• Beginning your period young: Beginning your period before age of 12 increases your risk.
  • Beginning menopause at an older age: If you began menopause at an older age, you’re more likely to develop breast cancer.
  • Having your first child at an older age: Women who give birth to their first child after age 30 may have an increased risk of breast cancer.
  •  Having never been pregnant: Women who have never been pregnant have a greater risk of breast cancer than women who have had one or more pregnancies.
  • Postmenopausal hormone therapy: Women who take hormone therapy medications that combine oestrogen and progesterone to treat the signs and symptoms of menopause have an increased risk of breast cancer. The risk of breast cancer decreases when women stop taking these medications.
  • Drinking alcohol: Drinking alcohol increases the risk of breast cancer.
  •  Not being physically active: Women who are not physically active have a higher risk of getting breast cancer
  • Having dense breasts: Dense breasts have more connective tissue than fatty tissue, which can sometimes make it hard to see tumours on a mammogram. Women with dense breasts are more likely to get breast cancer.
  • Taking oral contraceptives (birth control pills): Certain forms of oral contraceptive pills have been found to raise breast cancer risk.
  • Having not breastfed: Breastfeeding can lower breast cancer risk, especially if a woman breastfeeds for longer than a year.
  •  Smoking: Smoking causes a number of diseases and is linked to a higher risk of breast cancer in younger, premenopausal women.

Diagnosing breast cancer

Tests and procedures used to diagnose breast cancer include:

  •  Breast exam. Your doctor will check both of your breasts and lymph nodes in the armpit, feeling for any lumps or other abnormalities. You can also Google self-examination videos on YouTube which are very helpful. Know your breasts so you can pick up if there are any changes.
  • Mammogram. A mammogram is an X-ray of the breast. Mammograms are commonly used to screen for breast cancer. If an abnormality is detected on a screening mammogram, your doctor
    may recommend a diagnostic mammogram to further evaluate that abnormality.
  • Breast ultrasound. Ultrasound uses sound waves to produce images of structures deep within the body. Ultrasound may be used to determine whether a new breast lump is a solid mass or a fluid-filled cyst.
  • Removing a sample of breast cells for testing (biopsy). A biopsy is the only definitive way to make a diagnosis of breast cancer. Biopsy samples are sent to a laboratory for analysis where experts determine whether the cells are cancerous. A biopsy sample is also analysed to determine the type of cells involved in the breast cancer, the aggressiveness (grade) of the cancer and whether the cancer cells have hormone receptors or other receptors that may influence your treatment options.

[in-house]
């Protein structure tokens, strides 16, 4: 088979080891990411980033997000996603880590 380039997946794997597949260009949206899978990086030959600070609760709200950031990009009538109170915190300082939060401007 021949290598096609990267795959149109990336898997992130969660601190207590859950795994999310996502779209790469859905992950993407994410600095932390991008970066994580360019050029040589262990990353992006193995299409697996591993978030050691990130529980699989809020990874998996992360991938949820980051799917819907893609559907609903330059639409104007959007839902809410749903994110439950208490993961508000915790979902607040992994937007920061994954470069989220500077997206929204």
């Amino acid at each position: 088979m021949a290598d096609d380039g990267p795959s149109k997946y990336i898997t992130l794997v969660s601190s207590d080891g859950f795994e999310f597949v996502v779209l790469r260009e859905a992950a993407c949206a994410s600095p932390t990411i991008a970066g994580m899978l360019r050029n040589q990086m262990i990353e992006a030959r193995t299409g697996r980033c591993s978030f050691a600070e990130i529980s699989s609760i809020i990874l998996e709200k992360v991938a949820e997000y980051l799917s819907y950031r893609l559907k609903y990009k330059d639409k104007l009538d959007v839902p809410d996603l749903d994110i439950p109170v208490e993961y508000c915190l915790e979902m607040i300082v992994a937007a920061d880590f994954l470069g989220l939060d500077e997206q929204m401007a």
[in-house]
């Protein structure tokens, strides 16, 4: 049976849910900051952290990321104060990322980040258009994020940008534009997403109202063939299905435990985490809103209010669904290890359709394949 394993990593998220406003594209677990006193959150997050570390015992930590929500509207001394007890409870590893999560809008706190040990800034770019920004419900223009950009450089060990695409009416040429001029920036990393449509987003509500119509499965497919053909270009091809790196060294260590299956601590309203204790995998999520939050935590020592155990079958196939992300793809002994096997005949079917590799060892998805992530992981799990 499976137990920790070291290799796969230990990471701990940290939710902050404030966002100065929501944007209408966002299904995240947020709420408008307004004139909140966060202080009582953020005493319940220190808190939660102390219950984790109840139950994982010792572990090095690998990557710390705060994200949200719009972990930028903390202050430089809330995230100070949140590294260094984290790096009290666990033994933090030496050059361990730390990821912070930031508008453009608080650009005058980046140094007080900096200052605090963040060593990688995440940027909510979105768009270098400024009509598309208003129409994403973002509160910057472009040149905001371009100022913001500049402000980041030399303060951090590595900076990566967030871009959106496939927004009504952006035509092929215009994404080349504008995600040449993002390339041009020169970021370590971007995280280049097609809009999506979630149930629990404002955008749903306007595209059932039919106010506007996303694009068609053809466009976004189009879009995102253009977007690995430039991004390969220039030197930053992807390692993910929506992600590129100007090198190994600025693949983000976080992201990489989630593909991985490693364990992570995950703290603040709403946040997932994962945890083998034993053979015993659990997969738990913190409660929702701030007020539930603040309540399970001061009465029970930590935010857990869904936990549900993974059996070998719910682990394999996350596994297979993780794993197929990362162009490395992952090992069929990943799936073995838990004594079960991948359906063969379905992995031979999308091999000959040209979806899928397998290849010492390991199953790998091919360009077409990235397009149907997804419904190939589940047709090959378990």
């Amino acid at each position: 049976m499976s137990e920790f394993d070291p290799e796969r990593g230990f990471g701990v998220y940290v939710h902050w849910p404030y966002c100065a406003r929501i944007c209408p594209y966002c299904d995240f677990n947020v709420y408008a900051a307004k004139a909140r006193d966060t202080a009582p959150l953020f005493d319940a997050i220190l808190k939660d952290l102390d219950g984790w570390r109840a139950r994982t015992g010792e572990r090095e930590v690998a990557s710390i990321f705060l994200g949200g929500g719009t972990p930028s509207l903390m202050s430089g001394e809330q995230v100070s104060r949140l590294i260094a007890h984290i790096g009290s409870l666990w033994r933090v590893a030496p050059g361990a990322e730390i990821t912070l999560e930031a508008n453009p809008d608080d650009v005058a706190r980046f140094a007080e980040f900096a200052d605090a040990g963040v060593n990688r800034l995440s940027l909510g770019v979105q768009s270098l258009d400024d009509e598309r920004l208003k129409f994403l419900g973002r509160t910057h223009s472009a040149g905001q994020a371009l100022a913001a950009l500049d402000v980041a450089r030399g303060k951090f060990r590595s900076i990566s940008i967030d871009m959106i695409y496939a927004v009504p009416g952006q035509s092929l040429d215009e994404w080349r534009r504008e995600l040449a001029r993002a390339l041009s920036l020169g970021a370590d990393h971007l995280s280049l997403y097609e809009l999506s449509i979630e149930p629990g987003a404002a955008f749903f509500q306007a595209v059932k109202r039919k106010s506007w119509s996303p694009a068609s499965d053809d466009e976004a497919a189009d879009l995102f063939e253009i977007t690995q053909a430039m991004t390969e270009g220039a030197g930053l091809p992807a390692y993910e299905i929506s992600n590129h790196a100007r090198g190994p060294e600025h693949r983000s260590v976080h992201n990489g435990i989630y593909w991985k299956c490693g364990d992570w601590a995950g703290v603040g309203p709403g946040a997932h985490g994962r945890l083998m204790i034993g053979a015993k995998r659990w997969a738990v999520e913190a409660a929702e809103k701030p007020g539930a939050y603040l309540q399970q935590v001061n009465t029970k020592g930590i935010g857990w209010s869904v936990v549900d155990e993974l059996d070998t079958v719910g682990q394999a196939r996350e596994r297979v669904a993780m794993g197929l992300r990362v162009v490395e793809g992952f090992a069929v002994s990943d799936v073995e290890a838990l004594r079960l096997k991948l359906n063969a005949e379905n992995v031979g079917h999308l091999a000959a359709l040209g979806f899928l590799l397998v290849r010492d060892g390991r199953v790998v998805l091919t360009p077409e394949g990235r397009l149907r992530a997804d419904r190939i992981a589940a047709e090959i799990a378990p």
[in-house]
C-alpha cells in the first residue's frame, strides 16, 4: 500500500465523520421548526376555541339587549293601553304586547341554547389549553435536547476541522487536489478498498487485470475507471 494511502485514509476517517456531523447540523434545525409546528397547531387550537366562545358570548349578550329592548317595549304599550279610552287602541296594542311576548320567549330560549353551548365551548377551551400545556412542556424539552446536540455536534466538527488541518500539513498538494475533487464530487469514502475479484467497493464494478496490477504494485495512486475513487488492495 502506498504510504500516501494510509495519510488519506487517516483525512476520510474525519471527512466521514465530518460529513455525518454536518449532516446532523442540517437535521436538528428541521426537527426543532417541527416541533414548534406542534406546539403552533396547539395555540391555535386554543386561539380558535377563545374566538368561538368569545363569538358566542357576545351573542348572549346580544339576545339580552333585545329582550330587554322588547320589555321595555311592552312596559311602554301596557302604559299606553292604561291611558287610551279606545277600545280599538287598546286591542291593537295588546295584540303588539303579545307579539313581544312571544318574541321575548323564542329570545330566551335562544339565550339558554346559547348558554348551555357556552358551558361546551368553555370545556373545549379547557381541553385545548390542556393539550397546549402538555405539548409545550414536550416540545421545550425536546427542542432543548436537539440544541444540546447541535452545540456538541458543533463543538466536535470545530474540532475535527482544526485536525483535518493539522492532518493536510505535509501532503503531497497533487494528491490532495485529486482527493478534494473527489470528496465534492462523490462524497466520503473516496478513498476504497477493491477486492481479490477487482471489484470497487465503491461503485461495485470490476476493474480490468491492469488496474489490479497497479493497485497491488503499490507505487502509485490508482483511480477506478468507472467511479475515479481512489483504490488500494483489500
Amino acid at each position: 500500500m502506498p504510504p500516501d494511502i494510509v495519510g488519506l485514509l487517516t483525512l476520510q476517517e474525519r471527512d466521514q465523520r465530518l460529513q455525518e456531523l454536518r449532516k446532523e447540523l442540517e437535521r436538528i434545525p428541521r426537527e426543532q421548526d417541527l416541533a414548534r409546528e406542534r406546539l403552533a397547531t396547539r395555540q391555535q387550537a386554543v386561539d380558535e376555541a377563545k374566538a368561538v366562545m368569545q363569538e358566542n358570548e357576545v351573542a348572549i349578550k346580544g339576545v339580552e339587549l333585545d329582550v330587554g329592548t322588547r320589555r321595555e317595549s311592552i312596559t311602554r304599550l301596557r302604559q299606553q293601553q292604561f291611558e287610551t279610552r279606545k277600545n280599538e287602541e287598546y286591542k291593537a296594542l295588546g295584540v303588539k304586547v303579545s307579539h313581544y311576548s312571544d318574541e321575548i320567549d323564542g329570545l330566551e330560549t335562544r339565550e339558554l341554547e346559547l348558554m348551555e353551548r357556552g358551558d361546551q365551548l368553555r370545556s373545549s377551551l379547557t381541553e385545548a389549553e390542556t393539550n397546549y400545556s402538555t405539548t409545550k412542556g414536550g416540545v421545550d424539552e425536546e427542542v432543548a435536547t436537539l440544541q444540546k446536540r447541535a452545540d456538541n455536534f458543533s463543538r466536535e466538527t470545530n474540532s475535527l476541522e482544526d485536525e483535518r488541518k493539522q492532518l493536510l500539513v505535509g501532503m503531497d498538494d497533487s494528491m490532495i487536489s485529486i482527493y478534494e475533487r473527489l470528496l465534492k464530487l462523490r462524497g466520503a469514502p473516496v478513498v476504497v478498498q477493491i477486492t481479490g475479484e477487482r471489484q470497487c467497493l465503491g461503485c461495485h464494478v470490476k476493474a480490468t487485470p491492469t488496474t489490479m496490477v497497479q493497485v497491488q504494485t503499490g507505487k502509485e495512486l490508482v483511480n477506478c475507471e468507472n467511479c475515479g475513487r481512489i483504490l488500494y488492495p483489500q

• Breast magnetic resonance imaging (MRI). An MRI machine uses a magnet and radio waves to create pictures of the interior of your breast. This is the most expensive of all the above tests and is only done rarely. Other tests and procedures may be used depending on your situation.

Staging breast cancer

Breast cancer stages range from 0 (zero) to IV (four) with zero indicating cancer that is non-invasive or contained within the milk ducts. Stage IV breast cancer, also called metastatic breast cancer, indicates cancer that has spread to other areas of the body.

Once your doctor has diagnosed breast cancer, he or she works to establish the extent (stage) of your cancer. The stage helps determine the prognosis and the best treatment options. Complete information about your cancer’s stage may not be available until after breast cancer surgery.

Tests and procedures used to stage breast cancer will include tests that will confirm if the cancer has spread beyond the breast tissue.

The tests include: blood tests, such as a complete blood count; mammogram of the other breast to look for signs of cancer; breast MRI; bone scan; computerised tomography (CT) scan and positron emission tomography (PET) scan.

Not all women will need all of these tests and procedures. Your doctor selects the appropriate tests based on your specific circumstances and taking into account new symptoms you may be experiencing.